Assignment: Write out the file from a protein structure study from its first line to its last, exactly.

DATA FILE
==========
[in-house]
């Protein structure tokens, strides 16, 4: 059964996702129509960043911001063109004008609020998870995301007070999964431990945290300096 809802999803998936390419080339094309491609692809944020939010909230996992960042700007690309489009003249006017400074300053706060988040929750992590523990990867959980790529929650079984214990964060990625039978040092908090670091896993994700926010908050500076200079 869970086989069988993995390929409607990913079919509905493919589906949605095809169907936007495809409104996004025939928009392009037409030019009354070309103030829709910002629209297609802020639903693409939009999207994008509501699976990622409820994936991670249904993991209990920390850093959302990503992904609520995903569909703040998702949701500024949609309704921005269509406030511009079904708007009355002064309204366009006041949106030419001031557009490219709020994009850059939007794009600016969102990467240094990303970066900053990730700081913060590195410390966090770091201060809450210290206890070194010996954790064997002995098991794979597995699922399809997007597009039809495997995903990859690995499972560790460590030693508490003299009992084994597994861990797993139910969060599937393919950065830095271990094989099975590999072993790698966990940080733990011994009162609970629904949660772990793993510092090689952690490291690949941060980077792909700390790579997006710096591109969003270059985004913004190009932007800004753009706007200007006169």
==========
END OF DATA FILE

[in-house]
């Protein structure tokens, strides 16, 4: 059964996702129509960043911001063109004008609020998870995301007070999964431990945290300096 809802999803998936390419080339094309491609692809944020939010909230996992960042700007690309489009003249006017400074300053706060988040929750992590523990990867959980790529929650079984214990964060990625039978040092908090670091896993994700926010908050500076200079 869970086989069988993995390929409607990913079919509905493919589906949605095809169907936007495809409104996004025939928009392009037409030019009354070309103030829709910002629209297609802020639903693409939009999207994008509501699976990622409820994936991670249904993991209990920390850093959302990503992904609520995903569909703040998702949701500024949609309704921005269509406030511009079904708007009355002064309204366009006041949106030419001031557009490219709020994009850059939007794009600016969102990467240094990303970066900053990730700081913060590195410390966090770091201060809450210290206890070194010996954790064997002995098991794979597995699922399809997007597009039809495997995903990859690995499972560790460590030693508490003299009992084994597994861990797993139910969060599937393919950065830095271990094989099975590999072993790698966990940080733990011994009162609970629904949660772990793993510092090689952690490291690949941060980077792909700390790579997006710096591109969003270059985004913004190009932007800004753009706007200007006169």